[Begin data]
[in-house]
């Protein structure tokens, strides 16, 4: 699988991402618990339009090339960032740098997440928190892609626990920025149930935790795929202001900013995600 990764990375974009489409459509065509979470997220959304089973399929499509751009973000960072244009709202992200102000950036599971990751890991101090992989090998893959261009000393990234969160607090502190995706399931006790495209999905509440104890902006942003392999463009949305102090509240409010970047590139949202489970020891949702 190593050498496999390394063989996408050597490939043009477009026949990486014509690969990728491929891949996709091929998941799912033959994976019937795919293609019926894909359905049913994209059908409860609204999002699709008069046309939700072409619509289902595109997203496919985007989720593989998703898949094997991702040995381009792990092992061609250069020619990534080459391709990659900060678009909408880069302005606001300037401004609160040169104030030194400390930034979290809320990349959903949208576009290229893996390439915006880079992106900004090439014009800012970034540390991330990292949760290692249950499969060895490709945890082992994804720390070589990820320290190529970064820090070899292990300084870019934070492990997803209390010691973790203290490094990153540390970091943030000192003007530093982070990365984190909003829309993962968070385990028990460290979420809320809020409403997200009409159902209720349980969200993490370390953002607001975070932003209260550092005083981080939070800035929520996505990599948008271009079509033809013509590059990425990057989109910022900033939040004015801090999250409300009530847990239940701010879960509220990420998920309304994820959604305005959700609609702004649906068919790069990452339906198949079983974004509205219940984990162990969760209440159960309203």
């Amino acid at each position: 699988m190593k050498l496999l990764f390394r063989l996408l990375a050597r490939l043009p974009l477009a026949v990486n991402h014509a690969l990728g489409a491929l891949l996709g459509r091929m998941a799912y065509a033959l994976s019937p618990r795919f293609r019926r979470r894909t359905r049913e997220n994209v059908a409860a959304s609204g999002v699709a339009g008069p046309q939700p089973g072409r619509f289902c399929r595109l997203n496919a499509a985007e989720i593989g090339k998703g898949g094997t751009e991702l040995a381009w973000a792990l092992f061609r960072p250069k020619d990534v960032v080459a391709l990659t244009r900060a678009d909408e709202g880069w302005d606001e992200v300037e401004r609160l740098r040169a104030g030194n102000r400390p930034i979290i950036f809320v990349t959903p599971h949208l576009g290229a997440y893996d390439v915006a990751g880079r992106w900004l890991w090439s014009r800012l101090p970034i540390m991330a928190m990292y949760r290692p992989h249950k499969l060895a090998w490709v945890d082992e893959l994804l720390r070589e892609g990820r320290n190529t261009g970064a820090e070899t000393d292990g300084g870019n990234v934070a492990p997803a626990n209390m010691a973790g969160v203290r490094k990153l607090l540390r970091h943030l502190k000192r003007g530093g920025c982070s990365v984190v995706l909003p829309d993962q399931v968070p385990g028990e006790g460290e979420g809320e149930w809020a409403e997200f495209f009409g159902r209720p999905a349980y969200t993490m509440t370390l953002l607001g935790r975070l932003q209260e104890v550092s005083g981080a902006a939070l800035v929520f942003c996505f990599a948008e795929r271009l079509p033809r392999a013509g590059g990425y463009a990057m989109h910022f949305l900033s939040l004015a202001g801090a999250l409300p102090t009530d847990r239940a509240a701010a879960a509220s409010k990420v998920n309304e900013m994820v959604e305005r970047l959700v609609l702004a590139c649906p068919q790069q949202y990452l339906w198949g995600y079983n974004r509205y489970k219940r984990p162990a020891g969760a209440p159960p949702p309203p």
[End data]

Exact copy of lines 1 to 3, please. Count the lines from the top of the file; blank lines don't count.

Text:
[in-house]
């Protein structure tokens, strides 16, 4: 699988991402618990339009090339960032740098997440928190892609626990920025149930935790795929202001900013995600 990764990375974009489409459509065509979470997220959304089973399929499509751009973000960072244009709202992200102000950036599971990751890991101090992989090998893959261009000393990234969160607090502190995706399931006790495209999905509440104890902006942003392999463009949305102090509240409010970047590139949202489970020891949702 190593050498496999390394063989996408050597490939043009477009026949990486014509690969990728491929891949996709091929998941799912033959994976019937795919293609019926894909359905049913994209059908409860609204999002699709008069046309939700072409619509289902595109997203496919985007989720593989998703898949094997991702040995381009792990092992061609250069020619990534080459391709990659900060678009909408880069302005606001300037401004609160040169104030030194400390930034979290809320990349959903949208576009290229893996390439915006880079992106900004090439014009800012970034540390991330990292949760290692249950499969060895490709945890082992994804720390070589990820320290190529970064820090070899292990300084870019934070492990997803209390010691973790203290490094990153540390970091943030000192003007530093982070990365984190909003829309993962968070385990028990460290979420809320809020409403997200009409159902209720349980969200993490370390953002607001975070932003209260550092005083981080939070800035929520996505990599948008271009079509033809013509590059990425990057989109910022900033939040004015801090999250409300009530847990239940701010879960509220990420998920309304994820959604305005959700609609702004649906068919790069990452339906198949079983974004509205219940984990162990969760209440159960309203």
């Amino acid at each position: 699988m190593k050498l496999l990764f390394r063989l996408l990375a050597r490939l043009p974009l477009a026949v990486n991402h014509a690969l990728g489409a491929l891949l996709g459509r091929m998941a799912y065509a033959l994976s019937p618990r795919f293609r019926r979470r894909t359905r049913e997220n994209v059908a409860a959304s609204g999002v699709a339009g008069p046309q939700p089973g072409r619509f289902c399929r595109l997203n496919a499509a985007e989720i593989g090339k998703g898949g094997t751009e991702l040995a381009w973000a792990l092992f061609r960072p250069k020619d990534v960032v080459a391709l990659t244009r900060a678009d909408e709202g880069w302005d606001e992200v300037e401004r609160l740098r040169a104030g030194n102000r400390p930034i979290i950036f809320v990349t959903p599971h949208l576009g290229a997440y893996d390439v915006a990751g880079r992106w900004l890991w090439s014009r800012l101090p970034i540390m991330a928190m990292y949760r290692p992989h249950k499969l060895a090998w490709v945890d082992e893959l994804l720390r070589e892609g990820r320290n190529t261009g970064a820090e070899t000393d292990g300084g870019n990234v934070a492990p997803a626990n209390m010691a973790g969160v203290r490094k990153l607090l540390r970091h943030l502190k000192r003007g530093g920025c982070s990365v984190v995706l909003p829309d993962q399931v968070p385990g028990e006790g460290e979420g809320e149930w809020a409403e997200f495209f009409g159902r209720p999905a349980y969200t993490m509440t370390l953002l607001g935790r975070l932003q209260e104890v550092s005083g981080a902006a939070l800035v929520f942003c996505f990599a948008e795929r271009l079509p033809r392999a013509g590059g990425y463009a990057m989109h910022f949305l900033s939040l004015a202001g801090a999250l409300p102090t009530d847990r239940a509240a701010a879960a509220s409010k990420v998920n309304e900013m994820v959604e305005r970047l959700v609609l702004a590139c649906p068919q790069q949202y990452l339906w198949g995600y079983n974004r509205y489970k219940r984990p162990a020891g969760a209440p159960p949702p309203p």